Once started, discouragement keeps us from living abundantly and joyfully! It worms its way into the deepest parts of our soul. This tool since the beginning of time, and he has put many people out of the race simply because they fall prey to discouragement.

How does discouragement get a holding in our life? It starts with something small initially, and once in, it spreads. I call this progression, (for it is a series of things) Satan’s Dirty “D’s.”

Discouragement often begins with a disappointment, small or large–it doesn’t seem to matter–because ‘disappointment’ progresses very quickly into ‘disillusionment’, then into ‘depression’ and ‘despair.’ Finally–if we haven’t licked it by then–it can end up causing us the final blow of ‘defeat.’

Defeat means “to win victory over.” When a Christian has reached the point of despair, Satan has defeated them. He has won the victory.

Below is a poem I wrote at a time when I was attacked by the enemy. –I call it Ambushed! Satan knows  how to use discouragement to ambush our life. And by nature, an ‘ambush’ is a  surprise!

I hope this poem resonates with you. In my next post–I will be discussing Satan’s Dirty “D’s” further–pointing out some ways we can overcome discouragement. I promise it will end on a positive note–that of being ‘refreshed’ through encouragement!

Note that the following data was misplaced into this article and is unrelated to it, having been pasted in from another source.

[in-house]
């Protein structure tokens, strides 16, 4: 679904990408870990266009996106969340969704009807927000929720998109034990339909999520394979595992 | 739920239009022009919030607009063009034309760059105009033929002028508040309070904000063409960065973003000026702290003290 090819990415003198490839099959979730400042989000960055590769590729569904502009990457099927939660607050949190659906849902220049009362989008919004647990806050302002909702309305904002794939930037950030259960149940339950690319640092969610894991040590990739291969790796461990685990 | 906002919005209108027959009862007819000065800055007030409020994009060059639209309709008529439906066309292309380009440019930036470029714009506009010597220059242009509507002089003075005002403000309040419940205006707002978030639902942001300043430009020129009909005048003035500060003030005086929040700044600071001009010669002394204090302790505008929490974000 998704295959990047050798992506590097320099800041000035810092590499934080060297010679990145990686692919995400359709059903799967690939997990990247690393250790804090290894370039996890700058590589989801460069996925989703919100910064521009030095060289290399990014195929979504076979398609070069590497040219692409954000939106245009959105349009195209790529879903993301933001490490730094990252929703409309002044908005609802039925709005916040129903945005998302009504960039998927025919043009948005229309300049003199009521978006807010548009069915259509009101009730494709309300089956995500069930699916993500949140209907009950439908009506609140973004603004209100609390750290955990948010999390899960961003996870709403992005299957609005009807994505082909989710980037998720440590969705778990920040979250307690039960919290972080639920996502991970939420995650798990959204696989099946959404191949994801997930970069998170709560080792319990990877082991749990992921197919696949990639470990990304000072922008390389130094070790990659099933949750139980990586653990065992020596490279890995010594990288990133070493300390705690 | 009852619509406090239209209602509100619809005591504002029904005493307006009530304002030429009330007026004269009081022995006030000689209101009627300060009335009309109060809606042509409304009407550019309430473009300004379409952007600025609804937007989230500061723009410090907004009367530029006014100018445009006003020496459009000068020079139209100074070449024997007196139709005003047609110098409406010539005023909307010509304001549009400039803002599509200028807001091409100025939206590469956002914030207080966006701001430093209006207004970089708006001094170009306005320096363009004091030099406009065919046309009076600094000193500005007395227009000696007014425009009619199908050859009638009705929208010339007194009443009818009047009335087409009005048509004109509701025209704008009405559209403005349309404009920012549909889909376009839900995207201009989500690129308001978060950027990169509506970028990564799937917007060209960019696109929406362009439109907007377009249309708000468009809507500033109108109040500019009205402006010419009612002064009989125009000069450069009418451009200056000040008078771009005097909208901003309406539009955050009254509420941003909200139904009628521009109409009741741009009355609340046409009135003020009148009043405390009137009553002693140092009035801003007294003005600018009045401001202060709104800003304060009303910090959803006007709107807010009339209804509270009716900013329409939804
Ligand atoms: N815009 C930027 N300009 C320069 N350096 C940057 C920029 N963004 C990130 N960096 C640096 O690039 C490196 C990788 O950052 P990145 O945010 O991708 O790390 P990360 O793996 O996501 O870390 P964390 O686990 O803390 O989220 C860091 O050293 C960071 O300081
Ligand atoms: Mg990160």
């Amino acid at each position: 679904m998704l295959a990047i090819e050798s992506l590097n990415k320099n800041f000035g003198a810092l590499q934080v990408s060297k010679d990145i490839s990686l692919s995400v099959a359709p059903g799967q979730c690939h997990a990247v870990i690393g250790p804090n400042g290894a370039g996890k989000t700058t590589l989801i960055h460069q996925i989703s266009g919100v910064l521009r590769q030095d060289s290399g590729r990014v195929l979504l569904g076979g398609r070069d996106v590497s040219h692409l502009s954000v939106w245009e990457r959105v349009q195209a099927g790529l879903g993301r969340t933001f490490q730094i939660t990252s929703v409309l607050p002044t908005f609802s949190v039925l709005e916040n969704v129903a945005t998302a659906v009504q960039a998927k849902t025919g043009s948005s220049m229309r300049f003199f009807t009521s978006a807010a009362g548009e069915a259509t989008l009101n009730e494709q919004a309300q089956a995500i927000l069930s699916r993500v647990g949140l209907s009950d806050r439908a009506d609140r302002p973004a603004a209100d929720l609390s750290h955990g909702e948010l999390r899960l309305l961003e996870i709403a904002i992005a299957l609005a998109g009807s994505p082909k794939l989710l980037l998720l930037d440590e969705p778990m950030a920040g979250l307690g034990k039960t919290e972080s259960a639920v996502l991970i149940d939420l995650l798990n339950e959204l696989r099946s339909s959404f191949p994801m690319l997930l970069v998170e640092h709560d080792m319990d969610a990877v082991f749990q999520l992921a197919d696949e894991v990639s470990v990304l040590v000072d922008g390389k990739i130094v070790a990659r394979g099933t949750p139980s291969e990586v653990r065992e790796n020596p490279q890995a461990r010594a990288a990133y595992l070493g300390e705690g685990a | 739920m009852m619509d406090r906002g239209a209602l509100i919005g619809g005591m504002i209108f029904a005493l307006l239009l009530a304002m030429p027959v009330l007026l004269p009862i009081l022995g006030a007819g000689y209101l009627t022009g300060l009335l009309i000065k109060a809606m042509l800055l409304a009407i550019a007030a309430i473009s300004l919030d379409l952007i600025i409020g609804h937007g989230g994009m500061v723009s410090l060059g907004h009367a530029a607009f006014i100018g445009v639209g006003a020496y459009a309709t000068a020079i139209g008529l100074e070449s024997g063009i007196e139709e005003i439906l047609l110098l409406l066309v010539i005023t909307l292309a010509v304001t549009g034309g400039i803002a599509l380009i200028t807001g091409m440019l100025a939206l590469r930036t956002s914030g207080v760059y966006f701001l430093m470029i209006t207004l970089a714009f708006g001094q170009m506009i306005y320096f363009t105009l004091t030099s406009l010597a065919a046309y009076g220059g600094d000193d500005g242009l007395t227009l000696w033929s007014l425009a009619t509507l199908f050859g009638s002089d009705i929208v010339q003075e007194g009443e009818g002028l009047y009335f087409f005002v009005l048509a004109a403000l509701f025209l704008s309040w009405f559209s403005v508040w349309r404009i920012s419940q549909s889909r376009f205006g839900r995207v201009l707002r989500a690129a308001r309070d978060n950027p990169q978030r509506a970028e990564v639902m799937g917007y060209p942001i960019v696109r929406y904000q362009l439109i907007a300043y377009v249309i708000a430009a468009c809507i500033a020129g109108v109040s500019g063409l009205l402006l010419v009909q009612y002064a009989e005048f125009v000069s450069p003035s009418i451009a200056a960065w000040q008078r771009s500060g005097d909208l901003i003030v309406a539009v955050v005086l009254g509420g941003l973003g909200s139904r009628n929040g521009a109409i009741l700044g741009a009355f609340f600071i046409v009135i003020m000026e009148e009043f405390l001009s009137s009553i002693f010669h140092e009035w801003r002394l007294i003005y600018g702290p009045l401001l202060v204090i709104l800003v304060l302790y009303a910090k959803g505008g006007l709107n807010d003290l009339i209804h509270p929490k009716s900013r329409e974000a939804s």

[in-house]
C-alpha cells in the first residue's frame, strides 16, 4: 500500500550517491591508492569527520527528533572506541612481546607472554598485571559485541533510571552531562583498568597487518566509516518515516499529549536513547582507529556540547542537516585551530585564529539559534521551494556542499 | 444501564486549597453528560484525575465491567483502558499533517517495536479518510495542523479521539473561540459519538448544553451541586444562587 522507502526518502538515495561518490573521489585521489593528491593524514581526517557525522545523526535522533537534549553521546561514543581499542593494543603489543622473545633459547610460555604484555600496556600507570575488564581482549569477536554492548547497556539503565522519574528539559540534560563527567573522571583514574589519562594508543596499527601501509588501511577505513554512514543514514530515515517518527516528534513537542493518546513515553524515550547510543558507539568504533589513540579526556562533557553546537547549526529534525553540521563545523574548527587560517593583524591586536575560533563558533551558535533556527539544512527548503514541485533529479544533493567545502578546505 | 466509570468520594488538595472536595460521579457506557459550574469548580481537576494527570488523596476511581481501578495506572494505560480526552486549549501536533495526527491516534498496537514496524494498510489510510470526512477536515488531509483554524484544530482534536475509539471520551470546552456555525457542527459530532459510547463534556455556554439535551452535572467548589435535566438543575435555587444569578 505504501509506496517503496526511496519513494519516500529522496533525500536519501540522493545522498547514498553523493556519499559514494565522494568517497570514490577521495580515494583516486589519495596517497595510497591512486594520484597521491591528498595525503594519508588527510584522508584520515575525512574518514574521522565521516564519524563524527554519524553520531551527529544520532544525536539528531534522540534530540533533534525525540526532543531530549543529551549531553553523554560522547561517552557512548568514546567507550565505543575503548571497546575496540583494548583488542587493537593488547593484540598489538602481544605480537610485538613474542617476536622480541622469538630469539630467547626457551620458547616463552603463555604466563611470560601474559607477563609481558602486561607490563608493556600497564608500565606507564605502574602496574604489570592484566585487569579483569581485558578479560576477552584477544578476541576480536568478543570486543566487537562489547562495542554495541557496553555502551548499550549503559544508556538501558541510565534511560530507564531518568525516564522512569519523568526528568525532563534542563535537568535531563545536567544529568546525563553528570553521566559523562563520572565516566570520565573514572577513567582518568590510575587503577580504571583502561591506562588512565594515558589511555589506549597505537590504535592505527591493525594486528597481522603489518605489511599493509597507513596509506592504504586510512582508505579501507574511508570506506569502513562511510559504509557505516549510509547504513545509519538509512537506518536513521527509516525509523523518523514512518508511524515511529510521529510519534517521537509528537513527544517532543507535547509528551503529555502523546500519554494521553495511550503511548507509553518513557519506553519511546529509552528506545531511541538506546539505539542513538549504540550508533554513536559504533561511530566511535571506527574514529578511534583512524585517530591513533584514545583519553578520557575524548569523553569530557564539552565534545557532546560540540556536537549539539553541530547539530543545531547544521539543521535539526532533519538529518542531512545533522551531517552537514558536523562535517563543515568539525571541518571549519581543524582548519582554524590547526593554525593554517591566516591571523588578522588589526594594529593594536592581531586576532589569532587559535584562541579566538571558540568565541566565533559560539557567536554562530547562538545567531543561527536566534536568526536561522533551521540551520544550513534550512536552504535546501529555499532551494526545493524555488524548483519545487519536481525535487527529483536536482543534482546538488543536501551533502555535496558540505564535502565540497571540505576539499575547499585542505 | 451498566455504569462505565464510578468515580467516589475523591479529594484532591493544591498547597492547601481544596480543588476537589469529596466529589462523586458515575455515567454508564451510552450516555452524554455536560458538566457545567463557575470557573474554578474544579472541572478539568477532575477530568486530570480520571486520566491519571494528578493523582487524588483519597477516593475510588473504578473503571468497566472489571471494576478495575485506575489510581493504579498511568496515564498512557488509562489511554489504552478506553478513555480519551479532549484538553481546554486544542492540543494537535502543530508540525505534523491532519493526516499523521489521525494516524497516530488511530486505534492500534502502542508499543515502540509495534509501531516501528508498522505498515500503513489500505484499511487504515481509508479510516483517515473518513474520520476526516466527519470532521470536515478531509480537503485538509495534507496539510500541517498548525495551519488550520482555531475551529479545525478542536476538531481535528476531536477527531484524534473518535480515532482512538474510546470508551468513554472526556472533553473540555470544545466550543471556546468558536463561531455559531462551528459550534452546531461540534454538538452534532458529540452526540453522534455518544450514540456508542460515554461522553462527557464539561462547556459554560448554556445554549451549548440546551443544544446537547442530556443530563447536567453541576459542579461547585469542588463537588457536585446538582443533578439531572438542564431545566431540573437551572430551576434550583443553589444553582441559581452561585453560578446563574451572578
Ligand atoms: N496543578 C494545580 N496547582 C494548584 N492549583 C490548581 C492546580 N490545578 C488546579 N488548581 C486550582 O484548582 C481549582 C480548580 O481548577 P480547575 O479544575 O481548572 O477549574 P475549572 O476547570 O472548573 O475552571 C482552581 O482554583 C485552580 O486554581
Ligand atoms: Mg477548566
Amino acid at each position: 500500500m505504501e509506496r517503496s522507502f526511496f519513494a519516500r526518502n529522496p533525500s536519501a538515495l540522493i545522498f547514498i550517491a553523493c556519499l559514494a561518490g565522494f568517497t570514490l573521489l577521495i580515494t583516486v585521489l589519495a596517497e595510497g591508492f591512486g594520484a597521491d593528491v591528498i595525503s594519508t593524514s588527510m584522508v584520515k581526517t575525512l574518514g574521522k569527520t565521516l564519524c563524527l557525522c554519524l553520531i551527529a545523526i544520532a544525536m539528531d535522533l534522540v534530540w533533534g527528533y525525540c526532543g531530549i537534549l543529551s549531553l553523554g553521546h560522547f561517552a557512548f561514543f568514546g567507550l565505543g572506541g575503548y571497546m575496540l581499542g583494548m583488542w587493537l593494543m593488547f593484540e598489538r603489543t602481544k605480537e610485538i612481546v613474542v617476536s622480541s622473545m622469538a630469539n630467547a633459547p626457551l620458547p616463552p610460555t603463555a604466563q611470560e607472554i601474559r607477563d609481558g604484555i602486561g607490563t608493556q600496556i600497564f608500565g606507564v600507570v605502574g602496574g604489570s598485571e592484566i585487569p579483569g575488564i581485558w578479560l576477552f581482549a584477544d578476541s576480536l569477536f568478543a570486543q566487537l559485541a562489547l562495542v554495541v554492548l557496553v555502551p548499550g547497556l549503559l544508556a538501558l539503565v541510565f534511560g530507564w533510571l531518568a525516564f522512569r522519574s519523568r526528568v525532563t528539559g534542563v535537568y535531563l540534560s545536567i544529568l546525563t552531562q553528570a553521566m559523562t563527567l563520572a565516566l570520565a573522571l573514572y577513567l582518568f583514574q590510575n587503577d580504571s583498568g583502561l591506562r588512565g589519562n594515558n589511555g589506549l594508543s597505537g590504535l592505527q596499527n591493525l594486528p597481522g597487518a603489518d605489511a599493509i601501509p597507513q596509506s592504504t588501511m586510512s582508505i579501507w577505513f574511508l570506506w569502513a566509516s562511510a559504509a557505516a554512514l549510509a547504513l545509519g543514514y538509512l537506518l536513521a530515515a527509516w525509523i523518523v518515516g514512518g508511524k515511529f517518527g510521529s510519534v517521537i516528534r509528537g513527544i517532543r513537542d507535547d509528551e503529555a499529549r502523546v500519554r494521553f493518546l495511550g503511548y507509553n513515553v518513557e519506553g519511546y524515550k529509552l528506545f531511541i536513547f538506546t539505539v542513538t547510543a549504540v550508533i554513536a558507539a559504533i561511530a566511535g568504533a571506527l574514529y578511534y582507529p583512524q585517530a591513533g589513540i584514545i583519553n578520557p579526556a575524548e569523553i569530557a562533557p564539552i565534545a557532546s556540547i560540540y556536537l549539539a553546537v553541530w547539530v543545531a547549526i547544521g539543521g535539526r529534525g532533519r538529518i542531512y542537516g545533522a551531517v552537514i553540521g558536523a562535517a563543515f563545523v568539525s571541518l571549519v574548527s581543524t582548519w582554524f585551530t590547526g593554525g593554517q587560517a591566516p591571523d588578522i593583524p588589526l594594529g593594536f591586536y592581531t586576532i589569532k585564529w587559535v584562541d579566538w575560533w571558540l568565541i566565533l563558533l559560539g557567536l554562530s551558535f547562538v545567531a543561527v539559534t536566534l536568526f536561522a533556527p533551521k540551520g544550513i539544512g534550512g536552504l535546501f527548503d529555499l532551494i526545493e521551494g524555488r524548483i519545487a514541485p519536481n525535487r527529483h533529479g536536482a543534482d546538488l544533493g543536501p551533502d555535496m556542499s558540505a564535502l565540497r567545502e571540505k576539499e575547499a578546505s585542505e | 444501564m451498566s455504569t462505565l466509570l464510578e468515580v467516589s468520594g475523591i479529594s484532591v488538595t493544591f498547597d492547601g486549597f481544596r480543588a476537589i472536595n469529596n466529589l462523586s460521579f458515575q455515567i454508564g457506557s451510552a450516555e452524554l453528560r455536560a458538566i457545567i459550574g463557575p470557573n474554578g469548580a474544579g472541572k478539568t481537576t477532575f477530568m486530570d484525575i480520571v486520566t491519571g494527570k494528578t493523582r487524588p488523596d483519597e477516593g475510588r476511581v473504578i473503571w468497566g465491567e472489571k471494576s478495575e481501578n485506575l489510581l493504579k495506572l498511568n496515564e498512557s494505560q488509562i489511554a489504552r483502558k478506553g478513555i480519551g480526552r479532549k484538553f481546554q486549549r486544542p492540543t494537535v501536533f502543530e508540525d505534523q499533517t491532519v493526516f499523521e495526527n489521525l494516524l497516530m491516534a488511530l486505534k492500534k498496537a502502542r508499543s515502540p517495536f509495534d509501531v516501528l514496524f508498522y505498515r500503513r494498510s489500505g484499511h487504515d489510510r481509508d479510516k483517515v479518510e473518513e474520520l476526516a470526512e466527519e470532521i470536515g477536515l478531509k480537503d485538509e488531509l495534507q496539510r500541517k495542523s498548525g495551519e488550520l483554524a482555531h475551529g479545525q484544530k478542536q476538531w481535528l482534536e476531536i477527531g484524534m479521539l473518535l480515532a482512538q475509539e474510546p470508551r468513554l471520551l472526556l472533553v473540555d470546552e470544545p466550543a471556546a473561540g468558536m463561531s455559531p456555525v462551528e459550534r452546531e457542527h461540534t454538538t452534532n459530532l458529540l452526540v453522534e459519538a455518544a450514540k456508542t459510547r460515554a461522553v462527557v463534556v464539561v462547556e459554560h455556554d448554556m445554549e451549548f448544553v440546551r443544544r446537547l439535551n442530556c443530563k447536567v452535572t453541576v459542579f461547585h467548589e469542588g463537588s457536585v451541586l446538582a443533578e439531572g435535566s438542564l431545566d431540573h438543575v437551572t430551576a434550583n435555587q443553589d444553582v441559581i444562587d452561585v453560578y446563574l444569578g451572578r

Blessings till I see you next.

Ambushed! A Poem

Unsuspecting, it hits us without warning.

Emotions fly and words, like well-aimed missiles, hit their mark.

The Enemy does his work on our minds, our hearts. . .

In retreat we scatter.

Like soldiers wounded, we crouch in shock.

The broken pieces of our lives surround us like the shards and debris after a battle.

It happened so fast! Stunned we wait in silence.

How quiet it is after the battle.

Ambushed! That’s what happened!

From safe places we replay in our heads what went wrong.

We count our losses. We bind our wounds—wounds left behind–

Gaping at us—gloating in victory.

We grieve.

How could this have happened?

The Enemy has won more than a skirmish.

Discouragement sets in—like gangrene eating our emotional flesh. We feel like giving up.

The downhill spiral has begun—disillusionment, depression, despair and finally—defeat.

Can we ever regain what has been lost?


Ambushed, A Poem: Copyright © 2010 Linda Bridges. All Rights Reserved

This article is adapted from an excerpt from: A Letter of Encouragement: A Study of 2 Timothy, by Linda K. Bridges ©2004(Unpublished))

[1][1]Tan, P. L. (1996, c1979). Encyclopedia of 7700 illustrations: [a treasury of illustrations, anecdotes, facts and quotations for pastors, teachers and Christian workers]. Garland TX: Bible Communications.

[2] Adapted from Illustrations for Biblical Preaching, edited by Michael P. Green; topic: Discouragement, p.110


Leave a Reply

Fill in your details below or click an icon to log in:

WordPress.com Logo

You are commenting using your WordPress.com account. Log Out /  Change )

Facebook photo

You are commenting using your Facebook account. Log Out /  Change )

Connecting to %s

This site uses Akismet to reduce spam. Learn how your comment data is processed.